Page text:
Revenge feels good, but is clearly a bad choice in the 5-player game.  It reinforces someone else's position using our assets and resources, but does nothing to strengthen our position in the process. Even hunting is usually a better option in terms of creating a beneficial outcome (and that's a very low bar).

Discourage (by Increasing Cost)

Hmmm, maybe this is a viable option.  It's kinda of subtle and still allows some choices, but makes other players think twice instead of reflexively rescuing.  And if rescues to ensure, they will be fewer since they require expending more blood.

We've already sworn off aggropoke, because of its minimal opportunity cost.  Extending that logic, how can we make rescuing even more costly? 
  • Carver's Meat Packing Plant:  We only include 1 copy and it isn't universally beneficial.   So it is unreliable, squared - but still almost required for serious combat.
    • That one copy is our contingency against the Breed-Boon vs Combat whack-a-mole contest, a fight we cannot win unless we thin the herd.  
    • It limits the number of chump blockers throwing themselves on grenades for their elder brethren
  • Torpid Blood:  While this feels like a viable inclusion, it's really not.  
    • The -1 hand size (even if temporary) is a significant downside, especially given our deck's near-certain use of Dragonbound as an end-game ousting mechanism (an additional -1 hand size, permanently).  Put simply, trying to run a 5-card rush combat hand usually leads to either hand jam or decking yourself though the insane card flow it requires. 
  • Pulled Fangs:   Why don't we see more use of this card?   
    • It's accessible by any minion and provides synergistic combat damage  
    • It effectively triples the overhead associated with rescuing - 3 actions should be a serious disincentive
    • It shines in the large capacity meta-game, where Blood Doll and Vessel are seen less often. .  
    • This card is now completely restricted to close range (recent errata).  So it's usable by ranged archetypes like [CEL] guns, but they have to be prepared to accept a close-range return strike (or dodge/additional strike).
    • It's important for any deck using this card to also include cards to destroy locations - specifically Hunting Grounds and Heidleburg Castle.  


Aha, not so subtle, but effective.  It tends to raise eyebrows - players might not see torpor as a terrible threat, but they really hate to lose minions for good.  There are a few ways to achieve this, though not all can be applied in typical pure combat decks.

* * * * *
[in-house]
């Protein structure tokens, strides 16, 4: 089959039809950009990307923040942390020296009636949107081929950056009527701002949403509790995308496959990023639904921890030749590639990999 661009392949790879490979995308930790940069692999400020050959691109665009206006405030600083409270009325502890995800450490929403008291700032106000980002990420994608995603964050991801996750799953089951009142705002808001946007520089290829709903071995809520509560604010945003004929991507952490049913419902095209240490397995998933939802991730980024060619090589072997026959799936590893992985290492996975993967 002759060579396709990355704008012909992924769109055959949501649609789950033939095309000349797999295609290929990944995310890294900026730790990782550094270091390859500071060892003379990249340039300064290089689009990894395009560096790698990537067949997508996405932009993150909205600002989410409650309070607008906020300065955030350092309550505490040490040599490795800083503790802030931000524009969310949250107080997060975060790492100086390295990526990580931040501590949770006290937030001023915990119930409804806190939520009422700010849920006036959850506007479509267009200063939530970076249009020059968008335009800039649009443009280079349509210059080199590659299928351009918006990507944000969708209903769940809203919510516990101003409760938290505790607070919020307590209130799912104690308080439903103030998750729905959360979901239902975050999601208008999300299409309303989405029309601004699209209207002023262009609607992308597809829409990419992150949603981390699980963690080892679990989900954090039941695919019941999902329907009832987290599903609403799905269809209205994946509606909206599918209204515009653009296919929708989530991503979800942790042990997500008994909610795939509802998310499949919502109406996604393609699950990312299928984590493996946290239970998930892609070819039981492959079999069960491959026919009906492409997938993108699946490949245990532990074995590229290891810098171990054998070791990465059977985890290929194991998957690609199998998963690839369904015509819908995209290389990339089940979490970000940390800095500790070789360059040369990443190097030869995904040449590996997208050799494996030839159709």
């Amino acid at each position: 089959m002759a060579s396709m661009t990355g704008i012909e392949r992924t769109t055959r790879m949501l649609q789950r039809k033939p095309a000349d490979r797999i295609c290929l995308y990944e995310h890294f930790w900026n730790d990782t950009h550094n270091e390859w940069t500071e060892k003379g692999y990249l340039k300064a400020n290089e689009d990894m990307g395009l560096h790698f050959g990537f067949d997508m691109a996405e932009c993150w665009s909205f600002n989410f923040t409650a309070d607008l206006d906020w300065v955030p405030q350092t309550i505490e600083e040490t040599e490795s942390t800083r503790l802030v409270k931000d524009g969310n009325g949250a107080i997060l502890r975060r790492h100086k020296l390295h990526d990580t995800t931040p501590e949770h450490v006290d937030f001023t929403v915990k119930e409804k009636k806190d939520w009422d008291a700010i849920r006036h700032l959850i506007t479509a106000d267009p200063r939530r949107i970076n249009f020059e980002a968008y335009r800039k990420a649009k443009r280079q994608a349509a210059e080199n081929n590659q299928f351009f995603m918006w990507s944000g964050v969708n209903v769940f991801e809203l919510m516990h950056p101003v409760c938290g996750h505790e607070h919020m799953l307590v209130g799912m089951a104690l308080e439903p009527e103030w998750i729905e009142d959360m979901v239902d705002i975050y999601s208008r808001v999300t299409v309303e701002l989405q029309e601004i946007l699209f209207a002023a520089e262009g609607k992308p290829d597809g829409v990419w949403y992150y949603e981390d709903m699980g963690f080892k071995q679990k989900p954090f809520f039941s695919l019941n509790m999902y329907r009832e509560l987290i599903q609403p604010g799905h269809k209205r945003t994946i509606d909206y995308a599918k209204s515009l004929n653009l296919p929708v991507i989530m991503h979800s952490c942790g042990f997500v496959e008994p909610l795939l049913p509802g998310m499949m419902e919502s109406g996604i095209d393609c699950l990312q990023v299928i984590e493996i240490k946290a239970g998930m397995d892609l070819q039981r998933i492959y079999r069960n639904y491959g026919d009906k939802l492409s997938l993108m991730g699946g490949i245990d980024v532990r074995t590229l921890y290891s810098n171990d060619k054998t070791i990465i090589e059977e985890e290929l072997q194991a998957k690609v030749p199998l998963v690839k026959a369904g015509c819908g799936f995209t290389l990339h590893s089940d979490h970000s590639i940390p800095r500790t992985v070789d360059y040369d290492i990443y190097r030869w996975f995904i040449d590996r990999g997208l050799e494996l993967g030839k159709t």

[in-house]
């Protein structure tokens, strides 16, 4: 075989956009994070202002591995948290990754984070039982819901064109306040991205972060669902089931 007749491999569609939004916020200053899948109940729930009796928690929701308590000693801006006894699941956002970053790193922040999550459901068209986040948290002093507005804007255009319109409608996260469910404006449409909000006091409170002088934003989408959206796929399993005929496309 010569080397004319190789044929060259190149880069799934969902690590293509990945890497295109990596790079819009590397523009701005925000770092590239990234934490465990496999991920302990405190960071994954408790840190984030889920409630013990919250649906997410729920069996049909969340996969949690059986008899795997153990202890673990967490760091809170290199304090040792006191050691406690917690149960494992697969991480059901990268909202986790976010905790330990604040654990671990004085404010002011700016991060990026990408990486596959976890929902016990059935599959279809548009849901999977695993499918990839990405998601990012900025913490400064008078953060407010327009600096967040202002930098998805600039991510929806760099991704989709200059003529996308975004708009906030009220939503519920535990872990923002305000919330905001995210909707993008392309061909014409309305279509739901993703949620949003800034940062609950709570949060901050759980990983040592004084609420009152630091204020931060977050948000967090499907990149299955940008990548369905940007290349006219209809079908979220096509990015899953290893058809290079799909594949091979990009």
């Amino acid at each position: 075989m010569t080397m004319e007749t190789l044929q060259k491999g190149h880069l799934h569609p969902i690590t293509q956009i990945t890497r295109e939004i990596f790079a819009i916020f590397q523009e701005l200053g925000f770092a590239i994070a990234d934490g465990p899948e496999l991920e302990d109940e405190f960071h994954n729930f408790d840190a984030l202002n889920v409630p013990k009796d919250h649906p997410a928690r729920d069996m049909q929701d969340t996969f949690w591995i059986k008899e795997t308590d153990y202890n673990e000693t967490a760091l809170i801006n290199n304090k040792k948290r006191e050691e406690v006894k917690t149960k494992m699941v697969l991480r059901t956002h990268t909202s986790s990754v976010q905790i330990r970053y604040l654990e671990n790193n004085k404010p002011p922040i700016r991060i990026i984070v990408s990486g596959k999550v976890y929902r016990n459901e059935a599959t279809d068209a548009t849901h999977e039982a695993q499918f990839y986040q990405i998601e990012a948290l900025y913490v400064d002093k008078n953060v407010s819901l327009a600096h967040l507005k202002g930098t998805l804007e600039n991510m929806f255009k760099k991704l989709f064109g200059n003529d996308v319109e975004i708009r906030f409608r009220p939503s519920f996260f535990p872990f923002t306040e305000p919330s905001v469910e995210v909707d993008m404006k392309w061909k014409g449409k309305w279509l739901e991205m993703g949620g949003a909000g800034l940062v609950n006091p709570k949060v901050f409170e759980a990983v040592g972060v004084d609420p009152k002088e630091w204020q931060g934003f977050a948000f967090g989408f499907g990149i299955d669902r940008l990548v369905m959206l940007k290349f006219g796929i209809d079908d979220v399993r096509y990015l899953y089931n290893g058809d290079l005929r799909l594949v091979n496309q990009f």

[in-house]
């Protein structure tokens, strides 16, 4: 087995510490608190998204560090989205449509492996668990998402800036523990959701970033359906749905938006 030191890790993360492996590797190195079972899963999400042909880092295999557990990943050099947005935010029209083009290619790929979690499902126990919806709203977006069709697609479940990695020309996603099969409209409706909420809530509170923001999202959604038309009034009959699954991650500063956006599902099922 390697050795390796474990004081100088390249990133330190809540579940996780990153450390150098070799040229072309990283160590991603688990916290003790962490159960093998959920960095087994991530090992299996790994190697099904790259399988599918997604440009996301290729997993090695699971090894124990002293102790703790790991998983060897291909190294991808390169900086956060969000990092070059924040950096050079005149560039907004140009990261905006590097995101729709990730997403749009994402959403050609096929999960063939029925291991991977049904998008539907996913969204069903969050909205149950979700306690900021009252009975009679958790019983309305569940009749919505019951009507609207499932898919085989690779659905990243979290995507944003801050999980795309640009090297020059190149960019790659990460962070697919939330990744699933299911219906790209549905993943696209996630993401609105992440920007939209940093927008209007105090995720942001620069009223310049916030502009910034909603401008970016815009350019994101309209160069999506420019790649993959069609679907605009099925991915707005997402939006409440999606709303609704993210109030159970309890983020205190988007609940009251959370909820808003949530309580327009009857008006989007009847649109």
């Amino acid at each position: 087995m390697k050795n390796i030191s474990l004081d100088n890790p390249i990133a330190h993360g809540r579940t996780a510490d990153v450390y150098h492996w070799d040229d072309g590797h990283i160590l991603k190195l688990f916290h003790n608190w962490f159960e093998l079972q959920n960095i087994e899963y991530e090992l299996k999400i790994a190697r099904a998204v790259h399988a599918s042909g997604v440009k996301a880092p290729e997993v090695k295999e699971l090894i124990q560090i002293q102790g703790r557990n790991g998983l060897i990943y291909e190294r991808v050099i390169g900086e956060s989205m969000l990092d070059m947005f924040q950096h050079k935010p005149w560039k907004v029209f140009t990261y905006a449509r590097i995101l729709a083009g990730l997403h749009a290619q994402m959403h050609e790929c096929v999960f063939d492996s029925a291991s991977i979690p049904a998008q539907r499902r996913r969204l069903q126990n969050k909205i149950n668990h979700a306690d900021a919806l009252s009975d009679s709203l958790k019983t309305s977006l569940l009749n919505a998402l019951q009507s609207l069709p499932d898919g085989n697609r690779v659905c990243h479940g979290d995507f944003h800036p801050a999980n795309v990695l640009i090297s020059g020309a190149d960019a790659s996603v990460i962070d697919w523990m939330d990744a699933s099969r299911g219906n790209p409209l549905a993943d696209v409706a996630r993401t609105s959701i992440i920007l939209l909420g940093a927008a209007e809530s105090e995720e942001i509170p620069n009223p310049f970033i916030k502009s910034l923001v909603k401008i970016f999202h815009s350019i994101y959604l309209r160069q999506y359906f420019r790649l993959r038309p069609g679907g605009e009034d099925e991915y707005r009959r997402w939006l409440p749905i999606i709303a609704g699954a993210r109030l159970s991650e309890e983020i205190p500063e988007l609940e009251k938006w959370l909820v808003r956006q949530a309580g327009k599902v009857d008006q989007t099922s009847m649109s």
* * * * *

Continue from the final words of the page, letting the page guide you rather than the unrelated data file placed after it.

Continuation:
• Theft:  
    • Graverobbing and Raw Recruit creates a huge, favorable swings in power.  Depriving another player of assets while gaining your own is a game-changing event.  
    • Since these decks have [dom], they have alternate pool damage and defensive options - moving them outside the realm of pure combat into hybrid designs, and different overall requirements result..
  • Diablerie (including Amaranth) and Pillowfacing:  
    • Diablerie is risky for any vampire not immune to blood hunts, which clearly restricts deck parameters.  Pure combat constructs frequent influence 1-2 capacity sidekicks explicitly for this purpose - we trade resources, but hope to net a gain.  
    • Pillowfacing Imbued is relatively risk-free.  With the banning of Edge Explosion, Conviction accumulates so slowly that using them for anything but their text functions (or return from the incapacitated region) is poor play.
  • "Burn" Text: 
    • Gregory Winter is the prototypical culprit, though other options (like Nephandus) exist.  Since Gregory's card text effect is synergistic with combat blood removal, the only obstacles to his inclusion are the pool cost and recruitment action he consumes.   
    • Anathema has a significant overhead - We have to be running a titled Camarilla vote/combat deck, passing votes most people won't want to see successful.  Ugh, near cornercase.  I have been discussing a viable use of this card with a friend - I hope to see the deck at the NAC next week..  
    • Sacrificial Lamb suffers from being associated with [POT][OBF] decks.  Since [POT] tends to empty vampires in the course of sending them to torpor, this card's unrefunded blood cost and extra action requirement seem prohibitive.
    • Vulnerability seems useful, but isn't.  Since we have to wait until our next MPA to use it, we still encounter all the risk of cross-table rescues, the very thing we are trying to eliminate. It is an interesting option for intercept combat wanting to create extra breathing room.  
  • Finishing Moves:  
    • Unhealed aggravated damage.  Working the combination of aggravated and normal damage to ensure that a minion is in torpor for the agg damage can be very challenging.  Generating large chunks of aggravated damage may be even more difficult and/or blood intensive.  Both are "star minion" moves and combat with a star minion is risk intolerant.